Learn Japanese with JapanesePod101.com

How to Speak Japanese Like a Native

Posted by on May 7, 2012 in Learn Japanese | Comments Off on How to Speak Japanese Like a Native

For those of you who came here to learn a few tips to speak more like a native Japanese speaker and then be on your way, make sure you read to the end. There is a bit of a surprise.

Okay, first a few tips to speak like a native Japanese speaker.

Make a ton of mistakes

You can’t expect to get everything perfect on your first try. To learn to speak well you are first going to have to suck at it. Let your pride go and just try to speak. Make mistakes, sound stupid, be goofy, have fun. You will make much more progress if you are trying again and again rather that not speaking because you don’t know if you can do it perfectly.

Be a copy-cat

Did you ever mimic someone as a kid or try to sound just like an actor. I did. I used to do Jim Carrey impersonations as a child. When I started learning Japanese, I put those skills to work. When I would hear a native Japanese speaker say something, I would repeat it to myself in the same tones, speed, inflections as the person who said it. Pretty soon, rather than stringing together Japanese words, I was stringing together Japanese phrases.

Make big mouth movements

Your mouth is used to making certain movements. When you are learning Japanese you will use different muscles. Exaggerate your movements when you practice. When you actually speak they will get smaller, so don’t worry. But if you practice regular they will be too small when you actually speak and you won’t speak as clearly.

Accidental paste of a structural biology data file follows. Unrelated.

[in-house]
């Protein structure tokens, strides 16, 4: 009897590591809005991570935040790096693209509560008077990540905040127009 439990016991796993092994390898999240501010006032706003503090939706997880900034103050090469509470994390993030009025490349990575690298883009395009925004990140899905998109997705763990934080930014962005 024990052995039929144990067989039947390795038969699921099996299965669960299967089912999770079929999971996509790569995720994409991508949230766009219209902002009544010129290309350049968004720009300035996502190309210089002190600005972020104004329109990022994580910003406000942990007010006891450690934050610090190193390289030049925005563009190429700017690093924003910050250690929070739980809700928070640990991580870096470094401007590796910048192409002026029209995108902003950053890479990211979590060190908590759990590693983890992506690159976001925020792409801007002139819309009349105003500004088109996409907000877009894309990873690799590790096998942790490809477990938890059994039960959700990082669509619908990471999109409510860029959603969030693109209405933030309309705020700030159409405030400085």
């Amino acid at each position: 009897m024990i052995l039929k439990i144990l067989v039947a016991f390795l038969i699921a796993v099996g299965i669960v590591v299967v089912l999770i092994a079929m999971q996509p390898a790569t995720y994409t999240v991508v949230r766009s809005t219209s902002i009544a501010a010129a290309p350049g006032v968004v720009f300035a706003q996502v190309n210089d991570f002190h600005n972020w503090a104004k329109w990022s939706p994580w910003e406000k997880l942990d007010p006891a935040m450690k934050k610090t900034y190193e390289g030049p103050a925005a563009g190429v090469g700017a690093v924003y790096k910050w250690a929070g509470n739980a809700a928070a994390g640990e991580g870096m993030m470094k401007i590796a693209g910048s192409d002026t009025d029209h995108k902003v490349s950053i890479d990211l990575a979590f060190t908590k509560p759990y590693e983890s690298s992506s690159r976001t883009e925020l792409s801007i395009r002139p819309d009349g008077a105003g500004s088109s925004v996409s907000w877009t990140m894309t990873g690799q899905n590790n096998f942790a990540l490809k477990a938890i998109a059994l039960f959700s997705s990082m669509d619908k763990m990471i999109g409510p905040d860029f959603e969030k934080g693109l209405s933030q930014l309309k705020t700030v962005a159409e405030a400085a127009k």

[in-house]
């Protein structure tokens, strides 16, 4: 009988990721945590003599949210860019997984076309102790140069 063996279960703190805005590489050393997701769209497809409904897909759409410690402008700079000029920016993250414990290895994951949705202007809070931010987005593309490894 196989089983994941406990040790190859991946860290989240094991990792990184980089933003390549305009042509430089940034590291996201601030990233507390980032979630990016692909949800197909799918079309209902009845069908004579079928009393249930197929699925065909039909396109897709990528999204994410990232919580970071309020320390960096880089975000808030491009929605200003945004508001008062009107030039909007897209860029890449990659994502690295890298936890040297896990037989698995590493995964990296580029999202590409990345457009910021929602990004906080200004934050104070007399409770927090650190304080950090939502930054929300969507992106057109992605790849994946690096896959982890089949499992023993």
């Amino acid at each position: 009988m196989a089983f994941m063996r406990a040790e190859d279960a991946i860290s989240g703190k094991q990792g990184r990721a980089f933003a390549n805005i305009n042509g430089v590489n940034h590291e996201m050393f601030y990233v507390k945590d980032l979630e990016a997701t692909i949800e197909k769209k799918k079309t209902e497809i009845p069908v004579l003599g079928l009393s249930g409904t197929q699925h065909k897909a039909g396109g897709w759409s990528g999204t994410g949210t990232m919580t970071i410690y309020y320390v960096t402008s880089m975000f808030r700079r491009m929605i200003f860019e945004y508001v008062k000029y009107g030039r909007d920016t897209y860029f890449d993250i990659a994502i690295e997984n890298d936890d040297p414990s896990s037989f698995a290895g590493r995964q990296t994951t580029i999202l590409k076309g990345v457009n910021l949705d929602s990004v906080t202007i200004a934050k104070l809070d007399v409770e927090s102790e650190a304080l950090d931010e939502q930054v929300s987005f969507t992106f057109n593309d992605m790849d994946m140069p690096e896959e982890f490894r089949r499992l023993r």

A very important tip to Speak Japanese like a native

Don’t! What I mean is that this shouldn’t be your main goal. Yes, you should always try to improve your pronunciation as much as possible, but don’t loose sight of the goal.

Someone who can count to 10 perfectly in Japanese isn’t going to do nearly as well as someone who doesn’t have great pronunciation, but can converse with a Japanese speaker.

Just remember that the goal is communicating with a native Japanese speaker, not sounding like one.

For those who would like a little more information on this idea, check out this article on the Times website here.